This Model Suggests Direct Line Insurance Group PLC Could Deliver A 6.1% Annual Return

One of the risks of being an income investor is that you can be seduced by attractive yields, which are sometimes a symptom of a declining business or a falling share price.

Take Direct Line Insurance Group (LSE: DLG), for example. The firm’s 5.5% prospective yield is attractive, but 5.5% is substantially less than the long-term average total return from UK equities, which is about 8%.

Total return is made up of dividend yield and share price growth combined — but will Direct Line deliver any capital gains for shareholders over the next few years, or is it already priced to perfection, after climbing 16% last year?

What will Direct Line’s total return be?

Looking ahead, I need to know the expected total return from Direct Line shares, so that I can compare them to my benchmark, a FTSE 100 tracker.

The dividend discount model is a technique that’s widely used to value dividend-paying shares. A variation of this model also allows you to calculate the expected rate of return on a dividend-paying share:

Total return = (Prospective dividend ÷ current share price) + expected dividend growth rate

Here’s how this formula looks for Direct Line:

(13.5 ÷ 246) + 0.006 = 0.61 x 100 = 6.1%

Direct Line outperformed the FTSE 100 by 6% last year, and my model suggests that its shares are now fully priced, and could underperform the wider market if purchased at their current price.

Isn’t this too simple?

One limitation of this formula is that it doesn’t tell you whether a company can afford to keep paying and growing its dividend.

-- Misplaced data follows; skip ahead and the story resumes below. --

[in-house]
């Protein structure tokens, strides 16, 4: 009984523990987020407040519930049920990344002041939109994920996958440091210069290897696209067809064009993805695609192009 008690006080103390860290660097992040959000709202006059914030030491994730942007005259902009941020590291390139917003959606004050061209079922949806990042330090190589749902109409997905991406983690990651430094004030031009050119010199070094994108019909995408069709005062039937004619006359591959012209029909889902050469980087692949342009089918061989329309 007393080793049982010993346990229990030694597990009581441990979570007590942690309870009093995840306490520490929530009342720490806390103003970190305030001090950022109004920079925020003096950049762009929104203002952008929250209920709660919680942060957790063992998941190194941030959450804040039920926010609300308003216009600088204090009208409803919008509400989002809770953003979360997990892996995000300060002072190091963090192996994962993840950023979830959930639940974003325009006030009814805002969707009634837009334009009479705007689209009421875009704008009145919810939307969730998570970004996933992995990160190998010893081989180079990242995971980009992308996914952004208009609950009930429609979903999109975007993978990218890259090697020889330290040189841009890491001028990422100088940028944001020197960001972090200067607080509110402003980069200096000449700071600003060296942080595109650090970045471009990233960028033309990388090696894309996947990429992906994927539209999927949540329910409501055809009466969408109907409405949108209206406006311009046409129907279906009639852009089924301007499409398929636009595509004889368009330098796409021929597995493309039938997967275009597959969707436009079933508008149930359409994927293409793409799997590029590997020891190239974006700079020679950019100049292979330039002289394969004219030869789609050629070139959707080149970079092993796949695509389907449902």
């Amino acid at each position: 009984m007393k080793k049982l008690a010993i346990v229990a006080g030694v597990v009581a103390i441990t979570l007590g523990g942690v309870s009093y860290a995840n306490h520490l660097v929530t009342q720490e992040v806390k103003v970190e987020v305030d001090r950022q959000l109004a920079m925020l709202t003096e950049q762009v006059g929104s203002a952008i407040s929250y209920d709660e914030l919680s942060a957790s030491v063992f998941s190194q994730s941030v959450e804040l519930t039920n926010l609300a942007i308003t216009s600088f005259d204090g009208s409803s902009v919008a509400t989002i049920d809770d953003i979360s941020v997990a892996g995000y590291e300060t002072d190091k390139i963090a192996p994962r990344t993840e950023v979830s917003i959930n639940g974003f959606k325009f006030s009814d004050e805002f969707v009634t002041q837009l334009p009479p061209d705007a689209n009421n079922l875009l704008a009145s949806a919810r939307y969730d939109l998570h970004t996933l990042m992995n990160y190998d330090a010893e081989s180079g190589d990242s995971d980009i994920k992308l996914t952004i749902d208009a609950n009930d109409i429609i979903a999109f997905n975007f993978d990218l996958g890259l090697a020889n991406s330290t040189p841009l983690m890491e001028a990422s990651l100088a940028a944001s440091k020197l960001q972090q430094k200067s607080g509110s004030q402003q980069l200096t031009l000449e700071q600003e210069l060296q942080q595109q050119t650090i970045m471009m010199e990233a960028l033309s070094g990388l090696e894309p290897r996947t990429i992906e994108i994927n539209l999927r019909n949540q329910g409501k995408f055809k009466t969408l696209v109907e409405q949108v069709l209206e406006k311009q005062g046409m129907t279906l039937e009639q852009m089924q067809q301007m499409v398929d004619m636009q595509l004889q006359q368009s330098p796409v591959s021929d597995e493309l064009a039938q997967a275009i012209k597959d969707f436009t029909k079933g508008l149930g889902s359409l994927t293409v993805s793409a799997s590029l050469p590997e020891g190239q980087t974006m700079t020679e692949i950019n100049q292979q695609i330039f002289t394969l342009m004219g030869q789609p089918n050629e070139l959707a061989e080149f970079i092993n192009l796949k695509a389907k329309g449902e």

My preferred measure of dividend affordability is free cash flow — the operating cash flow that’s left after capital expenditure, tax costs and interest payments.

Free cash flow = operating cash flow – tax – capital expenditure – net interest

Direct Line’s cash flow has nose-dived this year, thanks to a collapse in investment returns, which fell from £2.2bn during the second half of 2012 to just £74m during the same period last year. As a result, the insurer’s free cash flow for the last twelve months is -£1.0bn.

Direct Line has also reported a 4.3% fall in gross written premiums during the first nine months of this year, and although analysts’ consensus forecasts suggest that earnings per share will be around 6% higher than last year, near-term dividend growth seems unlikely.

A 5-star insurance dividend?

Direct Line's 5.5% prospective yield is likely to be popular with income investors -- but is it the best choice in the insurance sector?

One way to answer this question is to test Direct Line's dividend against the five 'golden dividend rules' described in the Motley Fool's latest special report, "How To Create Dividends For Life".

If you're looking for a reliable long-term dividend income, then I believe this report is essential reading. To access your copy immediately, click here now -- the report is free, but availability is strictly limited.

> Roland does not own shares in Direct Line Insurance Group.